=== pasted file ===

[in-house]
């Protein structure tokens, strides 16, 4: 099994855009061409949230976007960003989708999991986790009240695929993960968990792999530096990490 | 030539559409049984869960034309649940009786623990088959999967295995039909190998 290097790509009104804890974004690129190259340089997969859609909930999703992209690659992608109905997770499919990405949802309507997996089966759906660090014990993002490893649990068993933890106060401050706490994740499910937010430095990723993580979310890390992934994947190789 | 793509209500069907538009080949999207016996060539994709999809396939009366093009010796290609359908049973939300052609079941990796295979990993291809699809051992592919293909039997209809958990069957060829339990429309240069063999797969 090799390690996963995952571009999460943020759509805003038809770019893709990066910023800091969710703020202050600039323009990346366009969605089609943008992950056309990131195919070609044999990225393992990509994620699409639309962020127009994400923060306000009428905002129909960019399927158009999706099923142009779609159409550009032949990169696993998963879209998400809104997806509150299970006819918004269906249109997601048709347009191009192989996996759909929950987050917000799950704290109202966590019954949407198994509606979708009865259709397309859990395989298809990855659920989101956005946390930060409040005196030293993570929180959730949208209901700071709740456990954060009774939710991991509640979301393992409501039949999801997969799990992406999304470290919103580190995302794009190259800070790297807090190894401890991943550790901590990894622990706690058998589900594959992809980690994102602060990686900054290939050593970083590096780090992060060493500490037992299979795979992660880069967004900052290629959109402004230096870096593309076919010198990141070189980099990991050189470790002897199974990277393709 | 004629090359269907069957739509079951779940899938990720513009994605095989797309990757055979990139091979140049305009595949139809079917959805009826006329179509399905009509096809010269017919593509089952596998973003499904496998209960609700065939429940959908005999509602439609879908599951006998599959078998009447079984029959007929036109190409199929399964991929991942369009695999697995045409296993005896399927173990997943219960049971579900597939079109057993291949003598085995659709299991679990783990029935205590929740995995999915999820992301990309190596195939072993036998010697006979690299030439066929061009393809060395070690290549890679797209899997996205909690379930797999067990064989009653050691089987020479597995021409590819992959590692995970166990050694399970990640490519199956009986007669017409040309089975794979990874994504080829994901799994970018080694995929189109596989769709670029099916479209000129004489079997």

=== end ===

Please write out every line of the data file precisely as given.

[in-house]
């Protein structure tokens, strides 16, 4: 099994855009061409949230976007960003989708999991986790009240695929993960968990792999530096990490 | 030539559409049984869960034309649940009786623990088959999967295995039909190998 290097790509009104804890974004690129190259340089997969859609909930999703992209690659992608109905997770499919990405949802309507997996089966759906660090014990993002490893649990068993933890106060401050706490994740499910937010430095990723993580979310890390992934994947190789 | 793509209500069907538009080949999207016996060539994709999809396939009366093009010796290609359908049973939300052609079941990796295979990993291809699809051992592919293909039997209809958990069957060829339990429309240069063999797969 090799390690996963995952571009999460943020759509805003038809770019893709990066910023800091969710703020202050600039323009990346366009969605089609943008992950056309990131195919070609044999990225393992990509994620699409639309962020127009994400923060306000009428905002129909960019399927158009999706099923142009779609159409550009032949990169696993998963879209998400809104997806509150299970006819918004269906249109997601048709347009191009192989996996759909929950987050917000799950704290109202966590019954949407198994509606979708009865259709397309859990395989298809990855659920989101956005946390930060409040005196030293993570929180959730949208209901700071709740456990954060009774939710991991509640979301393992409501039949999801997969799990992406999304470290919103580190995302794009190259800070790297807090190894401890991943550790901590990894622990706690058998589900594959992809980690994102602060990686900054290939050593970083590096780090992060060493500490037992299979795979992660880069967004900052290629959109402004230096870096593309076919010198990141070189980099990991050189470790002897199974990277393709 | 004629090359269907069957739509079951779940899938990720513009994605095989797309990757055979990139091979140049305009595949139809079917959805009826006329179509399905009509096809010269017919593509089952596998973003499904496998209960609700065939429940959908005999509602439609879908599951006998599959078998009447079984029959007929036109190409199929399964991929991942369009695999697995045409296993005896399927173990997943219960049971579900597939079109057993291949003598085995659709299991679990783990029935205590929740995995999915999820992301990309190596195939072993036998010697006979690299030439066929061009393809060395070690290549890679797209899997996205909690379930797999067990064989009653050691089987020479597995021409590819992959590692995970166990050694399970990640490519199956009986007669017409040309089975794979990874994504080829994901799994970018080694995929189109596989769709670029099916479209000129004489079997």